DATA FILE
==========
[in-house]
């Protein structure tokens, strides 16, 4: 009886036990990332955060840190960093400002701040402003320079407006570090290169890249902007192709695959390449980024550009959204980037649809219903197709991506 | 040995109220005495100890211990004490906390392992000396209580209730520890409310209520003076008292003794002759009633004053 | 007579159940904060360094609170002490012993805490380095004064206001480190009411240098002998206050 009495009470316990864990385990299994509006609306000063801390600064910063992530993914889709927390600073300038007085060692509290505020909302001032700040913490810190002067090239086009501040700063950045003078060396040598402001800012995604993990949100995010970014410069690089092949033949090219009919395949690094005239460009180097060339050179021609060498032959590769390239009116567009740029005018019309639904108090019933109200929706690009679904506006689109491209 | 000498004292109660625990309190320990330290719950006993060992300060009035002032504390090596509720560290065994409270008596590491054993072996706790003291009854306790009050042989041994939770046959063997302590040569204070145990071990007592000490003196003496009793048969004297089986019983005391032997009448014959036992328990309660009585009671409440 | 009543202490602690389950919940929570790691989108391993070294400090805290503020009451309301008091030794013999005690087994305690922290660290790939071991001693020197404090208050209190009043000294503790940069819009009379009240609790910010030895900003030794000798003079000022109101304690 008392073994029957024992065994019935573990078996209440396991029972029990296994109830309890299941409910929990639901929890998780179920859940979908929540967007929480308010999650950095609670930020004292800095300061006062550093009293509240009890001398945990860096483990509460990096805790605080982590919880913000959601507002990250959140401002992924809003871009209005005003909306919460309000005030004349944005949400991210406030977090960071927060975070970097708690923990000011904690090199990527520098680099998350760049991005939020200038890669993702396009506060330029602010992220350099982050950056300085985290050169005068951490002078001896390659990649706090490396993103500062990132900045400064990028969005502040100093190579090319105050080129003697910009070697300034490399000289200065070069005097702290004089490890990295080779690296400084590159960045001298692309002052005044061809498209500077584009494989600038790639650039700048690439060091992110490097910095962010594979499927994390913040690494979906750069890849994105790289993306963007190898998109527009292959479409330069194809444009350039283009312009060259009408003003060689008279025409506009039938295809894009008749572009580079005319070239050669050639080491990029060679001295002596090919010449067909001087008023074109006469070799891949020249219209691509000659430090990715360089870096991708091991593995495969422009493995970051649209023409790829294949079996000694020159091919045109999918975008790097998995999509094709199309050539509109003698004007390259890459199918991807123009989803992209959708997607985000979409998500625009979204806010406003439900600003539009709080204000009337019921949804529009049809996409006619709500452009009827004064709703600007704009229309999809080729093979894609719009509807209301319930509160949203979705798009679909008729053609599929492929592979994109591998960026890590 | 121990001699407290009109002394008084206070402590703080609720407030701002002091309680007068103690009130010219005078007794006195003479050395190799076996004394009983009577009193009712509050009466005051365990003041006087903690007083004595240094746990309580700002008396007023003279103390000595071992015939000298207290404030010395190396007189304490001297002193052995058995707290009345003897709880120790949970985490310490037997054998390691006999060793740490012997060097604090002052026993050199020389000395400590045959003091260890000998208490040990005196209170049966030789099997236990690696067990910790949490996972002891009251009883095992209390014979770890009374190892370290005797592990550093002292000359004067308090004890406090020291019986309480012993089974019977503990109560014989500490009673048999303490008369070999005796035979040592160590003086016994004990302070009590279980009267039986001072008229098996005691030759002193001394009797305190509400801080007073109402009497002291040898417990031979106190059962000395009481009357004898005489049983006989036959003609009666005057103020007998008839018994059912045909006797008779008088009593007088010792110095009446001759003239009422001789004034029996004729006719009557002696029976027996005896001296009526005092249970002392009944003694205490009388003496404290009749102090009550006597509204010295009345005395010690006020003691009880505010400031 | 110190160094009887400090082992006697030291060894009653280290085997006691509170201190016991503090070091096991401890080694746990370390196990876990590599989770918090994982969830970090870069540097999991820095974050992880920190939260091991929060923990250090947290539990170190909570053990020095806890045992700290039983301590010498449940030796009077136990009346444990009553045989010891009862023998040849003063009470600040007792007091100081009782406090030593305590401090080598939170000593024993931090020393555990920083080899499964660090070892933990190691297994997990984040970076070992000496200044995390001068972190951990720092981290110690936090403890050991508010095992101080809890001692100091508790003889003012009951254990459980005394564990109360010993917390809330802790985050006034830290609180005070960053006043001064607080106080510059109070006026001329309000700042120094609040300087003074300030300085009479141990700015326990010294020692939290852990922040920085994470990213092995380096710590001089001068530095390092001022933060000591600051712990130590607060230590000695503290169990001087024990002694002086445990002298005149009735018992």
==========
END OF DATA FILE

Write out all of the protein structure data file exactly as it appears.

[in-house]
């Protein structure tokens, strides 16, 4: 009886036990990332955060840190960093400002701040402003320079407006570090290169890249902007192709695959390449980024550009959204980037649809219903197709991506 | 040995109220005495100890211990004490906390392992000396209580209730520890409310209520003076008292003794002759009633004053 | 007579159940904060360094609170002490012993805490380095004064206001480190009411240098002998206050 009495009470316990864990385990299994509006609306000063801390600064910063992530993914889709927390600073300038007085060692509290505020909302001032700040913490810190002067090239086009501040700063950045003078060396040598402001800012995604993990949100995010970014410069690089092949033949090219009919395949690094005239460009180097060339050179021609060498032959590769390239009116567009740029005018019309639904108090019933109200929706690009679904506006689109491209 | 000498004292109660625990309190320990330290719950006993060992300060009035002032504390090596509720560290065994409270008596590491054993072996706790003291009854306790009050042989041994939770046959063997302590040569204070145990071990007592000490003196003496009793048969004297089986019983005391032997009448014959036992328990309660009585009671409440 | 009543202490602690389950919940929570790691989108391993070294400090805290503020009451309301008091030794013999005690087994305690922290660290790939071991001693020197404090208050209190009043000294503790940069819009009379009240609790910010030895900003030794000798003079000022109101304690 008392073994029957024992065994019935573990078996209440396991029972029990296994109830309890299941409910929990639901929890998780179920859940979908929540967007929480308010999650950095609670930020004292800095300061006062550093009293509240009890001398945990860096483990509460990096805790605080982590919880913000959601507002990250959140401002992924809003871009209005005003909306919460309000005030004349944005949400991210406030977090960071927060975070970097708690923990000011904690090199990527520098680099998350760049991005939020200038890669993702396009506060330029602010992220350099982050950056300085985290050169005068951490002078001896390659990649706090490396993103500062990132900045400064990028969005502040100093190579090319105050080129003697910009070697300034490399000289200065070069005097702290004089490890990295080779690296400084590159960045001298692309002052005044061809498209500077584009494989600038790639650039700048690439060091992110490097910095962010594979499927994390913040690494979906750069890849994105790289993306963007190898998109527009292959479409330069194809444009350039283009312009060259009408003003060689008279025409506009039938295809894009008749572009580079005319070239050669050639080491990029060679001295002596090919010449067909001087008023074109006469070799891949020249219209691509000659430090990715360089870096991708091991593995495969422009493995970051649209023409790829294949079996000694020159091919045109999918975008790097998995999509094709199309050539509109003698004007390259890459199918991807123009989803992209959708997607985000979409998500625009979204806010406003439900600003539009709080204000009337019921949804529009049809996409006619709500452009009827004064709703600007704009229309999809080729093979894609719009509807209301319930509160949203979705798009679909008729053609599929492929592979994109591998960026890590 | 121990001699407290009109002394008084206070402590703080609720407030701002002091309680007068103690009130010219005078007794006195003479050395190799076996004394009983009577009193009712509050009466005051365990003041006087903690007083004595240094746990309580700002008396007023003279103390000595071992015939000298207290404030010395190396007189304490001297002193052995058995707290009345003897709880120790949970985490310490037997054998390691006999060793740490012997060097604090002052026993050199020389000395400590045959003091260890000998208490040990005196209170049966030789099997236990690696067990910790949490996972002891009251009883095992209390014979770890009374190892370290005797592990550093002292000359004067308090004890406090020291019986309480012993089974019977503990109560014989500490009673048999303490008369070999005796035979040592160590003086016994004990302070009590279980009267039986001072008229098996005691030759002193001394009797305190509400801080007073109402009497002291040898417990031979106190059962000395009481009357004898005489049983006989036959003609009666005057103020007998008839018994059912045909006797008779008088009593007088010792110095009446001759003239009422001789004034029996004729006719009557002696029976027996005896001296009526005092249970002392009944003694205490009388003496404290009749102090009550006597509204010295009345005395010690006020003691009880505010400031 | 110190160094009887400090082992006697030291060894009653280290085997006691509170201190016991503090070091096991401890080694746990370390196990876990590599989770918090994982969830970090870069540097999991820095974050992880920190939260091991929060923990250090947290539990170190909570053990020095806890045992700290039983301590010498449940030796009077136990009346444990009553045989010891009862023998040849003063009470600040007792007091100081009782406090030593305590401090080598939170000593024993931090020393555990920083080899499964660090070892933990190691297994997990984040970076070992000496200044995390001068972190951990720092981290110690936090403890050991508010095992101080809890001692100091508790003889003012009951254990459980005394564990109360010993917390809330802790985050006034830290609180005070960053006043001064607080106080510059109070006026001329309000700042120094609040300087003074300030300085009479141990700015326990010294020692939290852990922040920085994470990213092995380096710590001089001068530095390092001022933060000591600051712990130590607060230590000695503290169990001087024990002694002086445990002298005149009735018992």